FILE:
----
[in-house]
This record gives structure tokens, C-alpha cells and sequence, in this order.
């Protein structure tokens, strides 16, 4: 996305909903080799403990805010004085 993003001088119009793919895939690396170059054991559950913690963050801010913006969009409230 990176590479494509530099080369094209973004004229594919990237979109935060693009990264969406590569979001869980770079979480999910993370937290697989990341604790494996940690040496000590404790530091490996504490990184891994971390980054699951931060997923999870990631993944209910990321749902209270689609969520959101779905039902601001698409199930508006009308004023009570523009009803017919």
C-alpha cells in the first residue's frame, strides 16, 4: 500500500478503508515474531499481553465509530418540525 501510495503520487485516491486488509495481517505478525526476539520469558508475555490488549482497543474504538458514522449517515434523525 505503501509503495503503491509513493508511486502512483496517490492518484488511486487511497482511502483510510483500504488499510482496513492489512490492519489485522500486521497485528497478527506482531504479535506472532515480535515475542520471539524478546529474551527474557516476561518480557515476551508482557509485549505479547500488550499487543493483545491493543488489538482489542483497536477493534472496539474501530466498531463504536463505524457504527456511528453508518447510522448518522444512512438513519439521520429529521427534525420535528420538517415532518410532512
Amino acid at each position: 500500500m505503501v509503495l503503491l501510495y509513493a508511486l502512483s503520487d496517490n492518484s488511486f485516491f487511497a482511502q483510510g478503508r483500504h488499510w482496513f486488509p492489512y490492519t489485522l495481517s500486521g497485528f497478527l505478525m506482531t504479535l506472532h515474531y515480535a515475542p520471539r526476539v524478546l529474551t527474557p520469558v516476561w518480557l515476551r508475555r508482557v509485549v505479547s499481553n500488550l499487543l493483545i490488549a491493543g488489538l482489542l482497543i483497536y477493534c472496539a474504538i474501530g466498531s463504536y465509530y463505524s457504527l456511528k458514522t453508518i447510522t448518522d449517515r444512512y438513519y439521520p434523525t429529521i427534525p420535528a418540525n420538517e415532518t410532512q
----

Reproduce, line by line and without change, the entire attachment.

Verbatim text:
[in-house]
This record gives structure tokens, C-alpha cells and sequence, in this order.
């Protein structure tokens, strides 16, 4: 996305909903080799403990805010004085 993003001088119009793919895939690396170059054991559950913690963050801010913006969009409230 990176590479494509530099080369094209973004004229594919990237979109935060693009990264969406590569979001869980770079979480999910993370937290697989990341604790494996940690040496000590404790530091490996504490990184891994971390980054699951931060997923999870990631993944209910990321749902209270689609969520959101779905039902601001698409199930508006009308004023009570523009009803017919």
C-alpha cells in the first residue's frame, strides 16, 4: 500500500478503508515474531499481553465509530418540525 501510495503520487485516491486488509495481517505478525526476539520469558508475555490488549482497543474504538458514522449517515434523525 505503501509503495503503491509513493508511486502512483496517490492518484488511486487511497482511502483510510483500504488499510482496513492489512490492519489485522500486521497485528497478527506482531504479535506472532515480535515475542520471539524478546529474551527474557516476561518480557515476551508482557509485549505479547500488550499487543493483545491493543488489538482489542483497536477493534472496539474501530466498531463504536463505524457504527456511528453508518447510522448518522444512512438513519439521520429529521427534525420535528420538517415532518410532512
Amino acid at each position: 500500500m505503501v509503495l503503491l501510495y509513493a508511486l502512483s503520487d496517490n492518484s488511486f485516491f487511497a482511502q483510510g478503508r483500504h488499510w482496513f486488509p492489512y490492519t489485522l495481517s500486521g497485528f497478527l505478525m506482531t504479535l506472532h515474531y515480535a515475542p520471539r526476539v524478546l529474551t527474557p520469558v516476561w518480557l515476551r508475555r508482557v509485549v505479547s499481553n500488550l499487543l493483545i490488549a491493543g488489538l482489542l482497543i483497536y477493534c472496539a474504538i474501530g466498531s463504536y465509530y463505524s457504527l456511528k458514522t453508518i447510522t448518522d449517515r444512512y438513519y439521520p434523525t429529521i427534525p420535528a418540525n420538517e415532518t410532512q